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Exocytosis: Definition, Process and Types, Diagram with Examples

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What is Exocytosis, and How does it work?

  • Exocytosis, as contrast to endocytosis, is a process that uses energy to transfer items from the inside of the cell to the outside of the cell. As a result, it is an active transport system that is the polar opposite of endocytosis. In this technique of exocytosis, a specific vesicle bound to the cell membrane that contains the cellular particles expels the cell content to the cell’s outside.
  • This technique has been used in the removal of waste materials from cells, the transfer of hormones and proteins, chemical signalling between cells, and cell membrane formation.The Golgi bodies, endosomes, and presynaptic neurons all contribute to the formation of exocytosis vesicles. Depending on their purpose, these vesicles can merge with the cell membrane and be either complete or transient vesicles.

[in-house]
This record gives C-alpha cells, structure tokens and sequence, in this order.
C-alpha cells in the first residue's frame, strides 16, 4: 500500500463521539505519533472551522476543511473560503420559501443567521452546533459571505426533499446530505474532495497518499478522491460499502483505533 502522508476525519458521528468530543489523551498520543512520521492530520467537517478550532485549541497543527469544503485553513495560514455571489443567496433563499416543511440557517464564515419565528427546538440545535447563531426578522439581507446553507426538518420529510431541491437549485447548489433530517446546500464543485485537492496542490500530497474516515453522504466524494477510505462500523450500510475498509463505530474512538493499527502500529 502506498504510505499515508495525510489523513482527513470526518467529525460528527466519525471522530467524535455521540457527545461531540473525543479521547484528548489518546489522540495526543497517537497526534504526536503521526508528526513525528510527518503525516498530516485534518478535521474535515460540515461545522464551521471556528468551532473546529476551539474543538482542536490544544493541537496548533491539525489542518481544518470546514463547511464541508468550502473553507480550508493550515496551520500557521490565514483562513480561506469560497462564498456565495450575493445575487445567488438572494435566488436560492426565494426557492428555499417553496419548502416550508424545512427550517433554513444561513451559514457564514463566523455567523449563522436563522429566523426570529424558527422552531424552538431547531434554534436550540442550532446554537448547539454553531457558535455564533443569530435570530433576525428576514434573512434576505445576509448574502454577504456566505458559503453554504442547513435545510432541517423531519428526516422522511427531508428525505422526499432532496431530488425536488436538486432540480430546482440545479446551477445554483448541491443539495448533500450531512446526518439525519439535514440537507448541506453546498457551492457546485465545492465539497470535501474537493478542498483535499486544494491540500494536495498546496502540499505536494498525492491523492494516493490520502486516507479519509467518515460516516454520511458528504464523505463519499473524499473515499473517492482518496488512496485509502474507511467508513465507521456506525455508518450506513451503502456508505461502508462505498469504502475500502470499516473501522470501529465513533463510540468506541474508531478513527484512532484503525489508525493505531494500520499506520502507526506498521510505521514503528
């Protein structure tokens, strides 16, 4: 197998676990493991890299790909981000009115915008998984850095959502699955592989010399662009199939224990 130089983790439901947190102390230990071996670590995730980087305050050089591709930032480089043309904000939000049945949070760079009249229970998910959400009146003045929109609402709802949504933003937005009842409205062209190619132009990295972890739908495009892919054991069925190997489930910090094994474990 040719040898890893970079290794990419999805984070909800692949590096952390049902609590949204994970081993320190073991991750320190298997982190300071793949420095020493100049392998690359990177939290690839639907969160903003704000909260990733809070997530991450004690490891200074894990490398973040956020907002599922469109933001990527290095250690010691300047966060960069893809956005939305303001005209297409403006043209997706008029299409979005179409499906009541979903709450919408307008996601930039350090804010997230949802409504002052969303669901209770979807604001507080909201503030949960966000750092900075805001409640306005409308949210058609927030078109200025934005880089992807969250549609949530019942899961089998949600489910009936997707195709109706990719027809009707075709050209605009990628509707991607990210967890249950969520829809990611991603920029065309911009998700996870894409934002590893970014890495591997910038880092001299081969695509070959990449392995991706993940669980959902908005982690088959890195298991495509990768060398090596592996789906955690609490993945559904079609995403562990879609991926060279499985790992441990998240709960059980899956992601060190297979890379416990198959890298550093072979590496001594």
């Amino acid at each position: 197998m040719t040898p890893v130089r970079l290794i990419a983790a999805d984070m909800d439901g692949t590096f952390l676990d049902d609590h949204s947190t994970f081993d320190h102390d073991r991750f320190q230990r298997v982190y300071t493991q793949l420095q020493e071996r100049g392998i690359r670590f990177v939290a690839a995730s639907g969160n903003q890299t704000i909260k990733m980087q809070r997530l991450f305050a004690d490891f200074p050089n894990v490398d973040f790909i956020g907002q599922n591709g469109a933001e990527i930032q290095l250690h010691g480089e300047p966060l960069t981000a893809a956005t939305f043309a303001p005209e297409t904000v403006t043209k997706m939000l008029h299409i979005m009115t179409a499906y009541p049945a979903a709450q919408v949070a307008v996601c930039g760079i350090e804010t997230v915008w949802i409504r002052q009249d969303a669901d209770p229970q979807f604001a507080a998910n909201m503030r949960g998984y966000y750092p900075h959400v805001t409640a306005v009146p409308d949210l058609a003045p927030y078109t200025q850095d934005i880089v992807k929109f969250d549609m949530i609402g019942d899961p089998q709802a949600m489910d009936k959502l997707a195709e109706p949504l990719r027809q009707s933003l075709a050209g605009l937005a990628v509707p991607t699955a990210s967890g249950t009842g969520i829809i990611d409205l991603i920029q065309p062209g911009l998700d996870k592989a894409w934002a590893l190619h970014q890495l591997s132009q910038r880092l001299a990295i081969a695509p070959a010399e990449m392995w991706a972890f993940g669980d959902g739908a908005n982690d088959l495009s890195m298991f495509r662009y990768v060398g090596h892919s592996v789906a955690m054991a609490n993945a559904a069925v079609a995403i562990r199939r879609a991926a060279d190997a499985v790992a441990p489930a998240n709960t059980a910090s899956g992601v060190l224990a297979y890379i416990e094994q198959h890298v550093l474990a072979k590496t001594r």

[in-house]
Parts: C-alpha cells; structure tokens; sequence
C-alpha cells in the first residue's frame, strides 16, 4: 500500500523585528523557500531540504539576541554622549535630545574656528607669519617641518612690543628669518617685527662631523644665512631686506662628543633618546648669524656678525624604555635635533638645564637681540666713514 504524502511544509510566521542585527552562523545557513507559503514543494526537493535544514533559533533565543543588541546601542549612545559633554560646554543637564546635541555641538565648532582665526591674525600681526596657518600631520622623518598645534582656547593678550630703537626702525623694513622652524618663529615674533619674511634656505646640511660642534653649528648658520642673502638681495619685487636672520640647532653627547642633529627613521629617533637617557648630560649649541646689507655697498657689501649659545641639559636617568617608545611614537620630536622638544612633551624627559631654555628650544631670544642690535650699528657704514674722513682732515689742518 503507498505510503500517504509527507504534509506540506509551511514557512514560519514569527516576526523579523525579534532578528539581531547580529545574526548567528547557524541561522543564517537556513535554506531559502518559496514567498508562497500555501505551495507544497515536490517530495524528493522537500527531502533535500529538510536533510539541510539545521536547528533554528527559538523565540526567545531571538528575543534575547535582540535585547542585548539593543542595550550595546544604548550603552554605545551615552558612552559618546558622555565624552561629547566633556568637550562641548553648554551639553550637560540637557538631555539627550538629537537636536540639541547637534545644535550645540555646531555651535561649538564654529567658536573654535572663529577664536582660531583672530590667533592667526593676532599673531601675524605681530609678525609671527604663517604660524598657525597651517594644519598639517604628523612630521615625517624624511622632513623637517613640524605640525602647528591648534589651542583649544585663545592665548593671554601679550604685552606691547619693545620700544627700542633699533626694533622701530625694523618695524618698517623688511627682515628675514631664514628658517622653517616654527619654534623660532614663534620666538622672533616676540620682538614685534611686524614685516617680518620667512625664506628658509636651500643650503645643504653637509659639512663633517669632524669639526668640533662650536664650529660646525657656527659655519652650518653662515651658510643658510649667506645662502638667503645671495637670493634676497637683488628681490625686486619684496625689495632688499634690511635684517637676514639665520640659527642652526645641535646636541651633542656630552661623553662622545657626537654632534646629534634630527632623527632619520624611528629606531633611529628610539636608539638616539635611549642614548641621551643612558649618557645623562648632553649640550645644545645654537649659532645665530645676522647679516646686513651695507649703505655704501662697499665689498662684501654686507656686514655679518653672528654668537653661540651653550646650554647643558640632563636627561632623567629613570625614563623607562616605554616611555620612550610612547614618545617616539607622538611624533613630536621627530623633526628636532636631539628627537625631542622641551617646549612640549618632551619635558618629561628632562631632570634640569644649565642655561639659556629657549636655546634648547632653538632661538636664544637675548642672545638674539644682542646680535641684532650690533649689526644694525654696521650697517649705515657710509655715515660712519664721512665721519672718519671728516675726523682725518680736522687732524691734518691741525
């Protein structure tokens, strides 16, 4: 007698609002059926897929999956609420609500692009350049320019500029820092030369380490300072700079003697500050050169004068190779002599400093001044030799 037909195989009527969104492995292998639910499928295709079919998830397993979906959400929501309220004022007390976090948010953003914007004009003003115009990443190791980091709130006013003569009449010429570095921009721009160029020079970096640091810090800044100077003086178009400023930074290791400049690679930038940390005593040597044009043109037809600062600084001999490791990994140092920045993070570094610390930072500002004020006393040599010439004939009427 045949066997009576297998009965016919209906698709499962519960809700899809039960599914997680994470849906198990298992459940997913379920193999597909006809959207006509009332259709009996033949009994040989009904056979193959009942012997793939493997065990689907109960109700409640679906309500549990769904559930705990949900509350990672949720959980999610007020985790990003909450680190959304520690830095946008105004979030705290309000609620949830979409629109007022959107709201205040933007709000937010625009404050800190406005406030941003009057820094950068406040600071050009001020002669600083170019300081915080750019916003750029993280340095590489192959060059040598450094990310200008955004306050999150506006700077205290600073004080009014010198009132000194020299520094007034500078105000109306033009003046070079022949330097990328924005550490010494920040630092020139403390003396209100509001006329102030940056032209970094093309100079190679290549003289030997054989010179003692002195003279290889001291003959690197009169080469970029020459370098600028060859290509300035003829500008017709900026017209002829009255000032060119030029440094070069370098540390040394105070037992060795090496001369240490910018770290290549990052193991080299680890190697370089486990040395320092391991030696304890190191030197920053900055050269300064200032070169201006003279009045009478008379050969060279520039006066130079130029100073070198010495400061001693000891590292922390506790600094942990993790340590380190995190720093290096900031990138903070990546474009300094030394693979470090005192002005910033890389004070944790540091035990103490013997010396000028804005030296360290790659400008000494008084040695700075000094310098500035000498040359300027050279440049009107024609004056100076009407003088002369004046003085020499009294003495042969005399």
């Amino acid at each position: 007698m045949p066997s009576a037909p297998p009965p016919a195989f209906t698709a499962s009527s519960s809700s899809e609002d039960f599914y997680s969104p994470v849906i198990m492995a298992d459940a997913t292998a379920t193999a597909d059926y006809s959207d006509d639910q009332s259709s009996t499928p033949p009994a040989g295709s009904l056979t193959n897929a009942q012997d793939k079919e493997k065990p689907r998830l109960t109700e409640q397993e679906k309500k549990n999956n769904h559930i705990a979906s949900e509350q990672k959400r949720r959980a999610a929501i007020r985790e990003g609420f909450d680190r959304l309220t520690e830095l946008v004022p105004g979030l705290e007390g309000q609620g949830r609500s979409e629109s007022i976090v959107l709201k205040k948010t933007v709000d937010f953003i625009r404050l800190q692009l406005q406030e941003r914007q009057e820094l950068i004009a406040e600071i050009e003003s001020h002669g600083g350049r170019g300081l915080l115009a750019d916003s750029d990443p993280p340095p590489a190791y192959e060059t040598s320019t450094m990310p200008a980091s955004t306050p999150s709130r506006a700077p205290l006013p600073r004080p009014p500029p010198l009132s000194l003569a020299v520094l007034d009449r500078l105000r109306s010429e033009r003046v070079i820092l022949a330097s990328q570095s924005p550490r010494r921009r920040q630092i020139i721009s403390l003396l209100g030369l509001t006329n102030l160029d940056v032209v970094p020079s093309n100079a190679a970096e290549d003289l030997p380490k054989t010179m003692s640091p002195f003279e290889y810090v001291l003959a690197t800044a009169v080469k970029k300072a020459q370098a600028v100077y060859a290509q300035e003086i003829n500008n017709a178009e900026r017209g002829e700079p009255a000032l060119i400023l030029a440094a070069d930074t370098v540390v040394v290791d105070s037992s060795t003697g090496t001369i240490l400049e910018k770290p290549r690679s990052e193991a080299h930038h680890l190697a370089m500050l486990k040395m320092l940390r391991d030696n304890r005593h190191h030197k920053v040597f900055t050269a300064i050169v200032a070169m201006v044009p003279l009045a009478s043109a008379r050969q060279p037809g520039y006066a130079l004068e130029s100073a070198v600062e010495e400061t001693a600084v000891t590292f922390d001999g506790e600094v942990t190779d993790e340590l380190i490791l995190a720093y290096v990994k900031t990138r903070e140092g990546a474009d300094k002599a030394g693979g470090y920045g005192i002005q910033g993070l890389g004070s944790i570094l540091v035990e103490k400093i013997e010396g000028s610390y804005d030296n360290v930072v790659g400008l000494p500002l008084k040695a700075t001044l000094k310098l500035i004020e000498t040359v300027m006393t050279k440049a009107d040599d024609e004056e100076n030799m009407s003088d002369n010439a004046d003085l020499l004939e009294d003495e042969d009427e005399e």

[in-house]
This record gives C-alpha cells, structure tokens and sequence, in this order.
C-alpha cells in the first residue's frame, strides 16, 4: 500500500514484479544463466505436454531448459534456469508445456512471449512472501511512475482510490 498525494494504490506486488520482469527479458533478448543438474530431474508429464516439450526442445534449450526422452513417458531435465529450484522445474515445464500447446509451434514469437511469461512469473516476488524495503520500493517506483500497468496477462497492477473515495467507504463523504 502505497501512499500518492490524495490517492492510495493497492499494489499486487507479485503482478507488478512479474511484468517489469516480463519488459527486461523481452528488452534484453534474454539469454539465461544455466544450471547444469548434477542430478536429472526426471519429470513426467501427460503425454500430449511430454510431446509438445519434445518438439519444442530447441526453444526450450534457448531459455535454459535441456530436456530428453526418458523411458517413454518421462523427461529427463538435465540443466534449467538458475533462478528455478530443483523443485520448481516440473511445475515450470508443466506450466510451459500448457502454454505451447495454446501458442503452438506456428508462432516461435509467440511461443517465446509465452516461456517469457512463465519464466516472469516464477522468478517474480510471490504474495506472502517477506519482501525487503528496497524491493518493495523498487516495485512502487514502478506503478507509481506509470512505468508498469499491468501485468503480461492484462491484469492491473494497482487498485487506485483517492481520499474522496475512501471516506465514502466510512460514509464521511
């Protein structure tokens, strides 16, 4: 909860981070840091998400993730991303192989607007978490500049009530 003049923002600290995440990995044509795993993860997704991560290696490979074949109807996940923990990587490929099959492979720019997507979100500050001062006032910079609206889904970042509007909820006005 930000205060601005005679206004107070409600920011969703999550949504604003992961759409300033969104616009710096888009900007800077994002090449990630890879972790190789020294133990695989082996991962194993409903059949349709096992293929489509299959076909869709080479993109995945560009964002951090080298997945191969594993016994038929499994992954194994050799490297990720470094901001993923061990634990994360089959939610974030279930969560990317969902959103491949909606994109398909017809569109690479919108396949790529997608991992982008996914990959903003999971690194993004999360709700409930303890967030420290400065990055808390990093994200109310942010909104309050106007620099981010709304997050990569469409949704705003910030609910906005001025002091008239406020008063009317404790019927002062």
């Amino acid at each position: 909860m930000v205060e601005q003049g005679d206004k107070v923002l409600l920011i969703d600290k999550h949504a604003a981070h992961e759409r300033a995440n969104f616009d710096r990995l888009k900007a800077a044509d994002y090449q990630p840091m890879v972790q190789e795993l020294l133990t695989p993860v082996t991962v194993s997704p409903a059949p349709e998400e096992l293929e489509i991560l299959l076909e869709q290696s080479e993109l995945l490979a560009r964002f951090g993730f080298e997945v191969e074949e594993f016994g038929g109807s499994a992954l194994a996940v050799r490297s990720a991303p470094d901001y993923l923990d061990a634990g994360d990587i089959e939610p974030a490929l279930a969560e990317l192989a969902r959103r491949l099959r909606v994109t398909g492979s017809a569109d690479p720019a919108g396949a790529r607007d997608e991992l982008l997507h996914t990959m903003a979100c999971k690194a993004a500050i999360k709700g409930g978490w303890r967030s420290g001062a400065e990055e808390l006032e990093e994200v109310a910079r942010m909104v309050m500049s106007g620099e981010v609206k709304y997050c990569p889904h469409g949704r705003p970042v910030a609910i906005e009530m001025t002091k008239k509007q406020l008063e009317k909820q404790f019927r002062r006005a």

• The cell membrane is normally damaged following endocytic pinocytosis and phagocytosis, and the exocytic process acts to repair the cell membrane by transferring proteins and lipids to the membrane for repair mechanisms.
  • It’s also the finish line for transporting protein complexes, packing them in their final locations, and securing them to the cell membrane.

Summary of the Exocytosis Mechanism

In summary, the mechanism of exocytosis entails:

  1. The transport of chemicals from inside the cell to the cell membrane via cell vesicles.
  2. After then, the vesicle connects to the cell membrane.
  3. The fusing of the vesicle membrane with the cell membrane permits the contents of the vesicle to be released to the outside of the cell.

The Exocytotic Vesicle

  • The Exocytotic Vesicle is a type of exocytotic vesicle that is The Golgi complexes, which are the recipients of the proteins and lipids generated in the Endoplasmic reticulum, provide protein elements to the exocytotic vesicle.
  • The Golgi complexes’ job is to sort and alter proteins, which are then stored in secretory vesicles that sprout from the Golgi apparatus’ trans face.